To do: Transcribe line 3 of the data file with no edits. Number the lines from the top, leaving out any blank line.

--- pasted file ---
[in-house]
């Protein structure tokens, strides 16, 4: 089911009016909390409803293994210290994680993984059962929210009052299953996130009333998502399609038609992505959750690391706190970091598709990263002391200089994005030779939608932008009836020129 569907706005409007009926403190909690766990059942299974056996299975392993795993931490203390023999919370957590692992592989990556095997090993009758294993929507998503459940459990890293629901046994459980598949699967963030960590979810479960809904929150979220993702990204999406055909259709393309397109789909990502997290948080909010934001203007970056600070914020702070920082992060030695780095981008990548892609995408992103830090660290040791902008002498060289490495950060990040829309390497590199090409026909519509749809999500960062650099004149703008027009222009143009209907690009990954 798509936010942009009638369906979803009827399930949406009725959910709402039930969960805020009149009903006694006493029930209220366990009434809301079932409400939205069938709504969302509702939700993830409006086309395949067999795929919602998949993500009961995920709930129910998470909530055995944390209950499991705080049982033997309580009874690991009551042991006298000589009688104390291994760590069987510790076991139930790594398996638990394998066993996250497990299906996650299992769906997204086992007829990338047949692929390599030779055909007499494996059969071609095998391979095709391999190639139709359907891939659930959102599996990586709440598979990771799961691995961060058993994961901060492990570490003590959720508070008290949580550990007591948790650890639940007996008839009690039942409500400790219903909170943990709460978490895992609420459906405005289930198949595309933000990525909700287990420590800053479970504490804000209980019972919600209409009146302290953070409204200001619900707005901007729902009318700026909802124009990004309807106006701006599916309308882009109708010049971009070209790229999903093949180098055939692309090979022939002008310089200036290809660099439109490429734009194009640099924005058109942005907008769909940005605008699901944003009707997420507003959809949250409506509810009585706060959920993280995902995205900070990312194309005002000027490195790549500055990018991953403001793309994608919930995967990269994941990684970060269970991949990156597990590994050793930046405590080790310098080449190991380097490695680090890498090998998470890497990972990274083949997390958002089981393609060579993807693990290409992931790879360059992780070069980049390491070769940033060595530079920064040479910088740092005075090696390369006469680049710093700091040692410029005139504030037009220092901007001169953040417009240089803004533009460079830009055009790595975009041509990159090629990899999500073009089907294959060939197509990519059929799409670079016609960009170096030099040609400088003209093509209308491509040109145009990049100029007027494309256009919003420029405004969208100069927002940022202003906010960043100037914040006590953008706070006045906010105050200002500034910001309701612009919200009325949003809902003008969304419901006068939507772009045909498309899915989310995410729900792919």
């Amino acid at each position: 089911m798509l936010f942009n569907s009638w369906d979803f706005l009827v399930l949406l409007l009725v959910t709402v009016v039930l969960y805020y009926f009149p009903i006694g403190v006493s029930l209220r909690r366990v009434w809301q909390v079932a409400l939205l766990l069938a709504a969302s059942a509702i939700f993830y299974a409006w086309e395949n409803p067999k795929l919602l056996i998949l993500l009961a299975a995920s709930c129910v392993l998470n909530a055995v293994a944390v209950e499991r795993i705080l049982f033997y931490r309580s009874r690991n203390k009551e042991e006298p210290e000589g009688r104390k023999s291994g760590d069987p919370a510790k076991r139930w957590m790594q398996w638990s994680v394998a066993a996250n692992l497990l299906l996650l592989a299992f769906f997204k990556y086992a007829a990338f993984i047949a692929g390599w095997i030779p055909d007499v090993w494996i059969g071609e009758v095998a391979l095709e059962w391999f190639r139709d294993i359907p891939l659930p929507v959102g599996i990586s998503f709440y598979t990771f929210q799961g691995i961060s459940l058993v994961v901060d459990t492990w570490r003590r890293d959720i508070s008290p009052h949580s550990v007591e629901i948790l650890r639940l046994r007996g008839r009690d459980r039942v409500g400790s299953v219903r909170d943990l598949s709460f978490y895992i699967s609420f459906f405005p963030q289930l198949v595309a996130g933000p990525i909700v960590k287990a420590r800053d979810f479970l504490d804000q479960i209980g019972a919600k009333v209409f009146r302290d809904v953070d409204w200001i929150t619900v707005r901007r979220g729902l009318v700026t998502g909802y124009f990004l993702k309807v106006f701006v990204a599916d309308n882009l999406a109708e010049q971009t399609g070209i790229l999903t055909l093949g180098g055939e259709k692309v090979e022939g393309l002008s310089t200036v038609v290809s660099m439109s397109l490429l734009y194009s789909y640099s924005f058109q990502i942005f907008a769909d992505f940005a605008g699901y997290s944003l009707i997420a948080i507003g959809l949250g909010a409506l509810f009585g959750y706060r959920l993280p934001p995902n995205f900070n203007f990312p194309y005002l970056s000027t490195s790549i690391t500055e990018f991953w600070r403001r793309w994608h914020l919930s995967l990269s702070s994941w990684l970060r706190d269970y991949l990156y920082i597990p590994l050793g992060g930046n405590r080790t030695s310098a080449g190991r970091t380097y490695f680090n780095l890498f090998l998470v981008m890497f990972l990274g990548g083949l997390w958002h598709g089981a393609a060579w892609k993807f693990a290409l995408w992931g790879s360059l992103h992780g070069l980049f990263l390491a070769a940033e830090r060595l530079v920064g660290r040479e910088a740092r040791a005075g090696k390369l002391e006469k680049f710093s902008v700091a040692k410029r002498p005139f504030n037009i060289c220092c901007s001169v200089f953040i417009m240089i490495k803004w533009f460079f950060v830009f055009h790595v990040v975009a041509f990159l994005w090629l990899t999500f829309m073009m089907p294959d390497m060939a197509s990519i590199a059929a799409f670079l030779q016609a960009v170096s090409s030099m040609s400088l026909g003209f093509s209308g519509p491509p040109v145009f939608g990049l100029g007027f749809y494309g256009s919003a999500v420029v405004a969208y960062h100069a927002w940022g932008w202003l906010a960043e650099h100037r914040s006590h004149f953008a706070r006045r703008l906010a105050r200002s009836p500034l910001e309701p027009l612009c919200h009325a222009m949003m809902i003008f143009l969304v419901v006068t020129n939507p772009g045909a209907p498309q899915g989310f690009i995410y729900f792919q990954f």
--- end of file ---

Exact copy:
């Amino acid at each position: 089911m798509l936010f942009n569907s009638w369906d979803f706005l009827v399930l949406l409007l009725v959910t709402v009016v039930l969960y805020y009926f009149p009903i006694g403190v006493s029930l209220r909690r366990v009434w809301q909390v079932a409400l939205l766990l069938a709504a969302s059942a509702i939700f993830y299974a409006w086309e395949n409803p067999k795929l919602l056996i998949l993500l009961a299975a995920s709930c129910v392993l998470n909530a055995v293994a944390v209950e499991r795993i705080l049982f033997y931490r309580s009874r690991n203390k009551e042991e006298p210290e000589g009688r104390k023999s291994g760590d069987p919370a510790k076991r139930w957590m790594q398996w638990s994680v394998a066993a996250n692992l497990l299906l996650l592989a299992f769906f997204k990556y086992a007829a990338f993984i047949a692929g390599w095997i030779p055909d007499v090993w494996i059969g071609e009758v095998a391979l095709e059962w391999f190639r139709d294993i359907p891939l659930p929507v959102g599996i990586s998503f709440y598979t990771f929210q799961g691995i961060s459940l058993v994961v901060d459990t492990w570490r003590r890293d959720i508070s008290p009052h949580s550990v007591e629901i948790l650890r639940l046994r007996g008839r009690d459980r039942v409500g400790s299953v219903r909170d943990l598949s709460f978490y895992i699967s609420f459906f405005p963030q289930l198949v595309a996130g933000p990525i909700v960590k287990a420590r800053d979810f479970l504490d804000q479960i209980g019972a919600k009333v209409f009146r302290d809904v953070d409204w200001i929150t619900v707005r901007r979220g729902l009318v700026t998502g909802y124009f990004l993702k309807v106006f701006v990204a599916d309308n882009l999406a109708e010049q971009t399609g070209i790229l999903t055909l093949g180098g055939e259709k692309v090979e022939g393309l002008s310089t200036v038609v290809s660099m439109s397109l490429l734009y194009s789909y640099s924005f058109q990502i942005f907008a769909d992505f940005a605008g699901y997290s944003l009707i997420a948080i507003g959809l949250g909010a409506l509810f009585g959750y706060r959920l993280p934001p995902n995205f900070n203007f990312p194309y005002l970056s000027t490195s790549i690391t500055e990018f991953w600070r403001r793309w994608h914020l919930s995967l990269s702070s994941w990684l970060r706190d269970y991949l990156y920082i597990p590994l050793g992060g930046n405590r080790t030695s310098a080449g190991r970091t380097y490695f680090n780095l890498f090998l998470v981008m890497f990972l990274g990548g083949l997390w958002h598709g089981a393609a060579w892609k993807f693990a290409l995408w992931g790879s360059l992103h992780g070069l980049f990263l390491a070769a940033e830090r060595l530079v920064g660290r040479e910088a740092r040791a005075g090696k390369l002391e006469k680049f710093s902008v700091a040692k410029r002498p005139f504030n037009i060289c220092c901007s001169v200089f953040i417009m240089i490495k803004w533009f460079f950060v830009f055009h790595v990040v975009a041509f990159l994005w090629l990899t999500f829309m073009m089907p294959d390497m060939a197509s990519i590199a059929a799409f670079l030779q016609a960009v170096s090409s030099m040609s400088l026909g003209f093509s209308g519509p491509p040109v145009f939608g990049l100029g007027f749809y494309g256009s919003a999500v420029v405004a969208y960062h100069a927002w940022g932008w202003l906010a960043e650099h100037r914040s006590h004149f953008a706070r006045r703008l906010a105050r200002s009836p500034l910001e309701p027009l612009c919200h009325a222009m949003m809902i003008f143009l969304v419901v006068t020129n939507p772009g045909a209907p498309q899915g989310f690009i995410y729900f792919q990954f």